This is a simple method to make one of those Sweet Sexy Speaker cabinets that you see in all the Car magazines. This method can also be applied to speakers for your home or other mods for your car such as amplifier racks or something as mundane as a cup holder. It can be blended into your interior by colour matching paint or covering it in the same carpet materials as your cars interior. However I went with covering it in cheetah fleece fun fur and hardening it with resin.
The basic construction is to use either MDF or Plywood as a base, hollowed out for a speaker and a skeletal support structure built from the same materials. Fleece is stretched over the support frame and stapled or hot-glued in place. The it is painted “wetted” with polyester resin, sanded smooth and reinforced from inside with fibreglass matte. In the past I have made a translucent version that was backlit from inside. For the speaker rings and supports, I cut ¾” thick lexan into my desired shapes and used a combination of ¼ “ lexan sheeting and woven fiber glass cloth for all the intricate bends and flat panels. I mixed a touch of phosphor into Epoxy resin which I used to wet out the fibreglass. Inside the unit I mounted a black-light neon automotive tube. At night it glowed with an iridescent sheen that was quite spectacular, but with this sort of set up you really can’t use nice boomy speakers as it’s just not rigid enough at higher volumes.
This smaller speaker cabinet demonstrated here is going in my beater pick-up. It’s one of those old Nissan King Cabs with the fold up seats. As I still torture people from time to time by making them sit back there, I wanted a speaker unit that was small, relatively smooth and free of sharp angles. The raised spiked feet elevate it over the hump running down the center of the cab, they also dig into the carpet locking it in place. It was measured so it was held in place by the center console and the back wall. Its Surian eye port looks out over top. the downward facing subwoofer reflects base down and up, really filling the small cab of the truck. Being all smooth in nature, In the event of crash I figured I’d lessen the death trap back there by allowing their heads to collide into something smooth and round instead of a heavy MDF Square box. Ok, in reality it just looks cooler, but I digress. Follow the steps to learn how to make a simple yet sexy speaker cabinet.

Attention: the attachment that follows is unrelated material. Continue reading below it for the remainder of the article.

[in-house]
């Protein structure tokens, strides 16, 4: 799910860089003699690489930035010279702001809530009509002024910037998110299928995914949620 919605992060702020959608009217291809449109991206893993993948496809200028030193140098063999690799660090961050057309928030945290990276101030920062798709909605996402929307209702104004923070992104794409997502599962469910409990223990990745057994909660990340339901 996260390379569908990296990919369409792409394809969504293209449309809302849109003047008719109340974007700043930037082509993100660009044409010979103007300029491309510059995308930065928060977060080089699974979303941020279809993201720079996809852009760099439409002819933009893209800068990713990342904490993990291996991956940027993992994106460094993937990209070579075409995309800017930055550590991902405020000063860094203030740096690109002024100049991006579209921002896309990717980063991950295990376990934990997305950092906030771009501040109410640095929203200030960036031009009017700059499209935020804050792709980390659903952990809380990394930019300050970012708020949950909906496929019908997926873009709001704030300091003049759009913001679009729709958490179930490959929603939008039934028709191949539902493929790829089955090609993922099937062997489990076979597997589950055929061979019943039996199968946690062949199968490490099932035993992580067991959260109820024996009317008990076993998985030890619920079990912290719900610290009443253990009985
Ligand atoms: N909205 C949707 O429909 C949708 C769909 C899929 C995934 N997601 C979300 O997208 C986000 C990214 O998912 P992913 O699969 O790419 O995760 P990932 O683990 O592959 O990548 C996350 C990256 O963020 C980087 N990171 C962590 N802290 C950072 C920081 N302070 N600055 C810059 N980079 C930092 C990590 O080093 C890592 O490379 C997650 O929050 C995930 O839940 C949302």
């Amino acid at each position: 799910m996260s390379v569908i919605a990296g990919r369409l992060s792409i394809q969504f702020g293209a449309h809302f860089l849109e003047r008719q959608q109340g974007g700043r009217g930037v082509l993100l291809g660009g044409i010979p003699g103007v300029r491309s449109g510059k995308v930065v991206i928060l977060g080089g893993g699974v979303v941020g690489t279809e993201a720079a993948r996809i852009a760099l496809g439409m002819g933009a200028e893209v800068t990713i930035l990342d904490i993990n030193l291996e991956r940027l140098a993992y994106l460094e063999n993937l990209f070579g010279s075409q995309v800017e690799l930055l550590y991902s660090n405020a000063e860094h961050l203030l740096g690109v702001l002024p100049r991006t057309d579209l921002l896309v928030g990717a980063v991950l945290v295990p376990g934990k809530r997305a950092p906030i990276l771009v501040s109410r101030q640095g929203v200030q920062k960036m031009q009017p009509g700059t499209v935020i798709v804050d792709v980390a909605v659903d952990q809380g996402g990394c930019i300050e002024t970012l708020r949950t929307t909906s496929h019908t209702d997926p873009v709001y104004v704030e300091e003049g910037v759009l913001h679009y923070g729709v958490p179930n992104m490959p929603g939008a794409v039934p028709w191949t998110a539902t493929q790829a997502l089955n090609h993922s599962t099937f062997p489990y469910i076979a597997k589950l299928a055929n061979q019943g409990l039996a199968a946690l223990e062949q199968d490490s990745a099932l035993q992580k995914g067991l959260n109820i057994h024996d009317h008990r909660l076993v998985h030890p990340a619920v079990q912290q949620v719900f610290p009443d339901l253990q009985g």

Step 1: Materials
- Fleece – enough to cover your frame, I once used an old mount equipment fleece jacket. today though - CHEETAH
- MDF or good quality plywood for your base and supports
- Polyester resin, the one built is small, but the fleece was thick, used about 1.5 litres
- Woven or matte fibreglass cloth for reinforcing the structure
- Fibreglass putty “Bondo” for smoothing the final structure if painting, also useful for reinforcing fillets in the corners
- Wood screws
- Staples or hot glue
- Covering material, Mine is painted so more prep is required.
Tools n’ stuff
- Jigsaw/scroll saw
- Staple gun
- Hot glue gun
- Angle grinder with flap disc
- Silicone caulk
- Brush or roller
- something to mix your resin in
Step 2: Plan
• How you want it to look
• Where it will be placed
• Required internal volume for the desired speakers used
• How many speakers used
• Ported or non-ported
• How will you run the wires, will you use quick disconnects
• Do you want it easy to remove or is this a semi permanent install
Mine is being installed in the back seat area of my pick up, so.
• It will be riding over the hump running down the center of the truck.
• I also need it to allow space for people’s feet while riding in the back seat.
• However it needs to be removable when I have larger people sitting in the back seat.